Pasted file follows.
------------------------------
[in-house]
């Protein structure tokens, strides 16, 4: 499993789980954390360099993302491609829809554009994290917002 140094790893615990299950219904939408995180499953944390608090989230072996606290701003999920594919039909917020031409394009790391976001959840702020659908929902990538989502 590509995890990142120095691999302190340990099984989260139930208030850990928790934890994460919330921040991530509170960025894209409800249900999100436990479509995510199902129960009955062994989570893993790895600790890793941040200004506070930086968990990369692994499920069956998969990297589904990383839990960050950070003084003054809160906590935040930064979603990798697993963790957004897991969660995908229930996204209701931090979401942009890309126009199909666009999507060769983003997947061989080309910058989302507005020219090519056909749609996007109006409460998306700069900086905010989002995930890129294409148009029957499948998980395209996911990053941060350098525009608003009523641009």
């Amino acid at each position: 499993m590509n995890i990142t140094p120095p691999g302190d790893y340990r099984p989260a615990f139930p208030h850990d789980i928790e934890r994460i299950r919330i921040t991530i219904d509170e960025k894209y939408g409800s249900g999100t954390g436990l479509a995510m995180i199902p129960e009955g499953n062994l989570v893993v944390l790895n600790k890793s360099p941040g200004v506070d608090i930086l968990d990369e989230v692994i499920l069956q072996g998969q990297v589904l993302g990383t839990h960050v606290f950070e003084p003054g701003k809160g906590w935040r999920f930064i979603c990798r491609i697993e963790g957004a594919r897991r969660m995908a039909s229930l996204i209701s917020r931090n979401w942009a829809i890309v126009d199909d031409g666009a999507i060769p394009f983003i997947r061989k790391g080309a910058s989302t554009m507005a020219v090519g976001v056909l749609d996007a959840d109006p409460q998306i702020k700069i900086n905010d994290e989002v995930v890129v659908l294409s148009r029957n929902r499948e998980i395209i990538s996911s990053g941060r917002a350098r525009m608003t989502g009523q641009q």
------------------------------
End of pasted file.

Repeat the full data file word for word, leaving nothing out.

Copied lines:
[in-house]
């Protein structure tokens, strides 16, 4: 499993789980954390360099993302491609829809554009994290917002 140094790893615990299950219904939408995180499953944390608090989230072996606290701003999920594919039909917020031409394009790391976001959840702020659908929902990538989502 590509995890990142120095691999302190340990099984989260139930208030850990928790934890994460919330921040991530509170960025894209409800249900999100436990479509995510199902129960009955062994989570893993790895600790890793941040200004506070930086968990990369692994499920069956998969990297589904990383839990960050950070003084003054809160906590935040930064979603990798697993963790957004897991969660995908229930996204209701931090979401942009890309126009199909666009999507060769983003997947061989080309910058989302507005020219090519056909749609996007109006409460998306700069900086905010989002995930890129294409148009029957499948998980395209996911990053941060350098525009608003009523641009």
């Amino acid at each position: 499993m590509n995890i990142t140094p120095p691999g302190d790893y340990r099984p989260a615990f139930p208030h850990d789980i928790e934890r994460i299950r919330i921040t991530i219904d509170e960025k894209y939408g409800s249900g999100t954390g436990l479509a995510m995180i199902p129960e009955g499953n062994l989570v893993v944390l790895n600790k890793s360099p941040g200004v506070d608090i930086l968990d990369e989230v692994i499920l069956q072996g998969q990297v589904l993302g990383t839990h960050v606290f950070e003084p003054g701003k809160g906590w935040r999920f930064i979603c990798r491609i697993e963790g957004a594919r897991r969660m995908a039909s229930l996204i209701s917020r931090n979401w942009a829809i890309v126009d199909d031409g666009a999507i060769p394009f983003i997947r061989k790391g080309a910058s989302t554009m507005a020219v090519g976001v056909l749609d996007a959840d109006p409460q998306i702020k700069i900086n905010d994290e989002v995930v890129v659908l294409s148009r029957n929902r499948e998980i395209i990538s996911s990053g941060r917002a350098r525009m608003t989502g009523q641009q």